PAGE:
Bleeding Heartland user Strong Island Hawk reviews some “issue ads” now targeting (or defending) U.S. Representative Cindy Axne.
Welcome to the Age of Dark Money. And that means All Political Ads, All the Time. Iowans know all too well the constant barrage of campaign commercials especially before Election Day or during the primaries. Thanks to long experience with the first-in-the-nation caucuses, Hawkeyes have learned to tune out the relentless stream of political messages, TV, radio and digital ads, phone calls and door knocks, which can start more than a year before the general election. But they’re also used to a respite from the electioneering activity once the election has passed. This year, most Iowans were probably hoping for a break from the noise, especially after a long and bruising 2020 campaign.
However, the never-ending flow of dark money has made political ads a year-round reality, even in non-election years. And in a hotly contested swing district like Iowa’s third Congressional, voters can scarcely get through an episode of Wheel of Fortune or a morning news broadcast without seeing an attack ad funded by shadowy outside forces. The ads have become almost as ubiquitous as the commercials for sports betting sites. And it’s hard to believe it’s only September of a year ending in “-1” – and not even one before a presidential year. This is before a midterm election.
One thing is clear: IA-03 is already a major electoral battleground gaining national attention. And the money is pouring in.
“ISSUE ADS” HELP GROUP CIRCUMVENT POLITICAL SPENDING RULES
Outside money can have a deleterious effect on Congressional races, especially early in the early going. I believe it was highly influential in last year’s U.S. Senate primary, helping to advance a Democratic candidate who may not have been the best choice for Iowans.
This recent spending is something of an extension of the greater lobbying war taking place in Washington over the Build Back Better bill. Big business supports bipartisan infrastructure legislation but is spending major dollars to crush the larger Democratic spending initiative and its accompanying tax hikes on corporations and the wealthy. And dark money gives an avenue to bring that fight to districts back home while also chipping away at the candidacies of vulnerable incumbents.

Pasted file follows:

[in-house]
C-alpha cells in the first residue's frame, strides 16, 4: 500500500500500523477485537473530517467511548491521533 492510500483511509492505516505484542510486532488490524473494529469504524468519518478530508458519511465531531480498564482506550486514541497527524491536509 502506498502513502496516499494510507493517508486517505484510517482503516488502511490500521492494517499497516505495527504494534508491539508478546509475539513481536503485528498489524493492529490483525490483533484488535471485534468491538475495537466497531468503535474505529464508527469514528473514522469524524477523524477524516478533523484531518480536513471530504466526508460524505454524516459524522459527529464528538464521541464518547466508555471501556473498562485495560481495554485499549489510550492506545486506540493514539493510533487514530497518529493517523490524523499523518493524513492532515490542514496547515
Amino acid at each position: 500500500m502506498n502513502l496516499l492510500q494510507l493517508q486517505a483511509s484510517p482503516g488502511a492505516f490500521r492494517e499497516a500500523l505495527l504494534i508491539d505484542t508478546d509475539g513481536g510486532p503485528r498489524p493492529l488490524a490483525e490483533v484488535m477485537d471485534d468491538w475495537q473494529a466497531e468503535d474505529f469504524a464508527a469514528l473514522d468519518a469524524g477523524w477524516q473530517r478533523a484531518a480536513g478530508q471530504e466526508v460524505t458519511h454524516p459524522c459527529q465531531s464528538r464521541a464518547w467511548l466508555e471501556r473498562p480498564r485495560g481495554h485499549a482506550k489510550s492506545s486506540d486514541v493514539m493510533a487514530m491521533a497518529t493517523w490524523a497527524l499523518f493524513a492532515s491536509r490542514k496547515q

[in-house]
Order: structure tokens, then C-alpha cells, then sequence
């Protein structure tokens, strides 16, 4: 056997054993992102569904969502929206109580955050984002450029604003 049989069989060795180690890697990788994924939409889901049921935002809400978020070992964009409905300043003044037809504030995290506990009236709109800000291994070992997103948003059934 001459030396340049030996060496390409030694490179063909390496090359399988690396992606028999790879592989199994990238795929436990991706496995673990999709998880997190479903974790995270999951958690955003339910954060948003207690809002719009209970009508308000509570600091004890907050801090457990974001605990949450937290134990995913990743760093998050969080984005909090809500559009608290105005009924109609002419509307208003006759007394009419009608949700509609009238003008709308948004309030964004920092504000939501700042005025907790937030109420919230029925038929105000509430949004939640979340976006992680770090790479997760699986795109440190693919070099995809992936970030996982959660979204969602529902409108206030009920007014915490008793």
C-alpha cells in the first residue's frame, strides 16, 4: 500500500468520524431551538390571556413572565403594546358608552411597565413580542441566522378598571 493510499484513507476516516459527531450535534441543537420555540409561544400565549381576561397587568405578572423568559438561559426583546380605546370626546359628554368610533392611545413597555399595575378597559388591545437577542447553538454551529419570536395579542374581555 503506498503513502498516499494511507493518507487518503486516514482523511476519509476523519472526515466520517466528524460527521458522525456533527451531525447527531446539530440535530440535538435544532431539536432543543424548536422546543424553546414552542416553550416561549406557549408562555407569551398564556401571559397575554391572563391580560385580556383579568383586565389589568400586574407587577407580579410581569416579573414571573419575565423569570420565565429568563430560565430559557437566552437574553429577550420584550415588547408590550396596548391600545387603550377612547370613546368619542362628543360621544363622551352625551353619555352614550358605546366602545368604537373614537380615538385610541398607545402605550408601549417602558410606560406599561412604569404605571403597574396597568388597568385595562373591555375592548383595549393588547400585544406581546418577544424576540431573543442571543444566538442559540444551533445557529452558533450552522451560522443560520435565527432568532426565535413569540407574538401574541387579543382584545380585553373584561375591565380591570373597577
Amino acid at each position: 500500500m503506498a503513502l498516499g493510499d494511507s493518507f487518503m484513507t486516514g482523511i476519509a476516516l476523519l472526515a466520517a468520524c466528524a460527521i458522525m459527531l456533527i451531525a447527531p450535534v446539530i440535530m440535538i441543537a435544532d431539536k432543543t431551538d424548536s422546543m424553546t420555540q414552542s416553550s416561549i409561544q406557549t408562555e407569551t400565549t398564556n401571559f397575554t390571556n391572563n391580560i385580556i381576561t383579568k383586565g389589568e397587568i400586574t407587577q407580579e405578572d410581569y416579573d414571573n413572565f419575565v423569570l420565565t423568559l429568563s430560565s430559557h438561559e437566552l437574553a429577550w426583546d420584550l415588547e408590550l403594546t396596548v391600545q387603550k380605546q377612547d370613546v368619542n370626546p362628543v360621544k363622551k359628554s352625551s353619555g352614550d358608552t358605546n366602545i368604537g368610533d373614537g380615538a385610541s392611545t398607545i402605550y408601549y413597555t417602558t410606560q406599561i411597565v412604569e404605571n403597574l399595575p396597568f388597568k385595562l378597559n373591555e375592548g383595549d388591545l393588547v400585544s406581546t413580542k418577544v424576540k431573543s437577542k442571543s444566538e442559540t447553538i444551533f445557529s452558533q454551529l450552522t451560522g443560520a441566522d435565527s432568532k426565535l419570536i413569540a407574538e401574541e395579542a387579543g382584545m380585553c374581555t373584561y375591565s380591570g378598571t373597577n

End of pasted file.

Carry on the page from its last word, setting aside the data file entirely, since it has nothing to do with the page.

These groups are mostly 501(c)(4) organizations, meaning they are essentially nonprofits or charities and are actually prohibited from spending more than 50 percent of their budget on political activity. However, they get around this by running “issue ads” which strongly resemble typical campaign commercials. The scripts never explicitly advocate for one candidate or the other. Instead, positive ads urge viewers to “thank [Insert Politician Here]” by calling their Congressional office, while the negative ads push viewers to tell their member of Congress to “reject higher taxes” or “protect your retirement.” Except for this linguistic sleight of hand, these look just like campaign ads.
BUSINESS-BACKED GROUPS TARGETING CINDY AXNE
For example, the U.S. Chamber is running a very ominous ad warning of “massive tax increases” by the Democrats that will hammer an American middle class already beset by the pandemic and growing inflation. It says “Tell Representative Axne: don’t knock us out with these tax increases.”
Similarly, the American Action Network’s ad titled “Tell Cindy Axne: Vote Against Pelosi’s Spending Spree” strongly resembles a campaign commercial (conservative groups love to throw in a mention of coastal left-wing boogeymen like Bernie Sanders, Nancy Pelosi or AOC to scare their voters).
American Action Network, which describes itself as an “action tank” is a 501(c)(4) that engages in “issue advocacy”, according to its 990 forms filed with the IRS. But, Issue One, an organization dedicated to fighting money in politics, considers American Action Network one of the top 15 dark money groups operating in the U.S. since the U.S. Supreme Court’s Citizens United decision.
AAN is currently running ads encouraging Iowans to tell Democratic Representative Cindy Axne to “vote against Pelosi’s spending spree.” The most recent political activity for AAN is not available yet, however, Schedule C of its IRS 990 for the 2017-2018 tax year, mentions that it “ran grassroots lobbying communications and similar messages on issues of importance.” Those communications “sometimes expressed views on the records of the officials” the AAN mentioned in the ads but it “avoided any reference to voting or elections and did not disseminate the communications in close proximity to an election.” The Schedule C goes on to state that the communications were not considered “political campaign intervention” because they referenced “upcoming legislative action” relevant to AAN. Under the legal structure that Citizens United has carved out, this is all legal.